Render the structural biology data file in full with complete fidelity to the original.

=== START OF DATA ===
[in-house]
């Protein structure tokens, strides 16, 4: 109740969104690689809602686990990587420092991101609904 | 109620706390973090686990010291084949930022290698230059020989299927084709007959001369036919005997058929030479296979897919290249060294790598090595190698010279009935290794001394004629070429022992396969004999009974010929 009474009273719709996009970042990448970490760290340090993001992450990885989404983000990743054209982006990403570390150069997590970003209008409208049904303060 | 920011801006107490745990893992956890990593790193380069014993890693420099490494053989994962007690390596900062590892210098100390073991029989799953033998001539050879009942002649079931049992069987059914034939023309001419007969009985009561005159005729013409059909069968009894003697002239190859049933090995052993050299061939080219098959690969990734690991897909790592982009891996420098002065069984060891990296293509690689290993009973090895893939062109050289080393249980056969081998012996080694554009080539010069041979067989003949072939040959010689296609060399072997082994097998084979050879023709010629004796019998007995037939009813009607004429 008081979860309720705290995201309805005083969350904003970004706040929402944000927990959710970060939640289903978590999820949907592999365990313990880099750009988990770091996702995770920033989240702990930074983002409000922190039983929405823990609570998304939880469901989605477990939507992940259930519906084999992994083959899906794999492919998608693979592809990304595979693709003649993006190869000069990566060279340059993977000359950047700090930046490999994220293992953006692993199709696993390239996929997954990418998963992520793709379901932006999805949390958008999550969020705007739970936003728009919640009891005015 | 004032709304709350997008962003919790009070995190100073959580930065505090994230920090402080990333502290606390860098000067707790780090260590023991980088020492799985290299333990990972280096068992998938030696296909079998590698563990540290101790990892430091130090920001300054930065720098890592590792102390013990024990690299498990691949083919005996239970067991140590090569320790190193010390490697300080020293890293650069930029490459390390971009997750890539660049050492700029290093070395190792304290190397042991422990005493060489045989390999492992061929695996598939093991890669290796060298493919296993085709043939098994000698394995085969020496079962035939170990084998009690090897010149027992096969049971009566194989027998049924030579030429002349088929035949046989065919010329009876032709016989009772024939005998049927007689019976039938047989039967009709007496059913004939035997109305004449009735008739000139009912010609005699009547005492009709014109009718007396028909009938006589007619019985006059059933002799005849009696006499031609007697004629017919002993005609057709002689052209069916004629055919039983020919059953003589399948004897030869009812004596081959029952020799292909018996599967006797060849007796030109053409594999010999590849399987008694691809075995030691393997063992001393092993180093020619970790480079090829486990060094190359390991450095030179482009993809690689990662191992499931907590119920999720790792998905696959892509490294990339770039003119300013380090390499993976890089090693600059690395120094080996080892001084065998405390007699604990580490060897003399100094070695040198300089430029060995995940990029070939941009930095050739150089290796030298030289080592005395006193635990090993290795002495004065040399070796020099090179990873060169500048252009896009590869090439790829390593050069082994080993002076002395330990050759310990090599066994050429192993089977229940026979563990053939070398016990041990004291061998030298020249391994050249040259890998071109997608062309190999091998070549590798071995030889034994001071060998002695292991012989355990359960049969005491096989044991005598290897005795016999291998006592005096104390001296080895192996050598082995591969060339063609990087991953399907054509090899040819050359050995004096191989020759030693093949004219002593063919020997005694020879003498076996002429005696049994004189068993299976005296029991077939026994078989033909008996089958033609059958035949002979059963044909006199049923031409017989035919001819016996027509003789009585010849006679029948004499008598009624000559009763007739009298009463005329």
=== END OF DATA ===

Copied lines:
[in-house]
């Protein structure tokens, strides 16, 4: 109740969104690689809602686990990587420092991101609904 | 109620706390973090686990010291084949930022290698230059020989299927084709007959001369036919005997058929030479296979897919290249060294790598090595190698010279009935290794001394004629070429022992396969004999009974010929 009474009273719709996009970042990448970490760290340090993001992450990885989404983000990743054209982006990403570390150069997590970003209008409208049904303060 | 920011801006107490745990893992956890990593790193380069014993890693420099490494053989994962007690390596900062590892210098100390073991029989799953033998001539050879009942002649079931049992069987059914034939023309001419007969009985009561005159005729013409059909069968009894003697002239190859049933090995052993050299061939080219098959690969990734690991897909790592982009891996420098002065069984060891990296293509690689290993009973090895893939062109050289080393249980056969081998012996080694554009080539010069041979067989003949072939040959010689296609060399072997082994097998084979050879023709010629004796019998007995037939009813009607004429 008081979860309720705290995201309805005083969350904003970004706040929402944000927990959710970060939640289903978590999820949907592999365990313990880099750009988990770091996702995770920033989240702990930074983002409000922190039983929405823990609570998304939880469901989605477990939507992940259930519906084999992994083959899906794999492919998608693979592809990304595979693709003649993006190869000069990566060279340059993977000359950047700090930046490999994220293992953006692993199709696993390239996929997954990418998963992520793709379901932006999805949390958008999550969020705007739970936003728009919640009891005015 | 004032709304709350997008962003919790009070995190100073959580930065505090994230920090402080990333502290606390860098000067707790780090260590023991980088020492799985290299333990990972280096068992998938030696296909079998590698563990540290101790990892430091130090920001300054930065720098890592590792102390013990024990690299498990691949083919005996239970067991140590090569320790190193010390490697300080020293890293650069930029490459390390971009997750890539660049050492700029290093070395190792304290190397042991422990005493060489045989390999492992061929695996598939093991890669290796060298493919296993085709043939098994000698394995085969020496079962035939170990084998009690090897010149027992096969049971009566194989027998049924030579030429002349088929035949046989065919010329009876032709016989009772024939005998049927007689019976039938047989039967009709007496059913004939035997109305004449009735008739000139009912010609005699009547005492009709014109009718007396028909009938006589007619019985006059059933002799005849009696006499031609007697004629017919002993005609057709002689052209069916004629055919039983020919059953003589399948004897030869009812004596081959029952020799292909018996599967006797060849007796030109053409594999010999590849399987008694691809075995030691393997063992001393092993180093020619970790480079090829486990060094190359390991450095030179482009993809690689990662191992499931907590119920999720790792998905696959892509490294990339770039003119300013380090390499993976890089090693600059690395120094080996080892001084065998405390007699604990580490060897003399100094070695040198300089430029060995995940990029070939941009930095050739150089290796030298030289080592005395006193635990090993290795002495004065040399070796020099090179990873060169500048252009896009590869090439790829390593050069082994080993002076002395330990050759310990090599066994050429192993089977229940026979563990053939070398016990041990004291061998030298020249391994050249040259890998071109997608062309190999091998070549590798071995030889034994001071060998002695292991012989355990359960049969005491096989044991005598290897005795016999291998006592005096104390001296080895192996050598082995591969060339063609990087991953399907054509090899040819050359050995004096191989020759030693093949004219002593063919020997005694020879003498076996002429005696049994004189068993299976005296029991077939026994078989033909008996089958033609059958035949002979059963044909006199049923031409017989035919001819016996027509003789009585010849006679029948004499008598009624000559009763007739009298009463005329």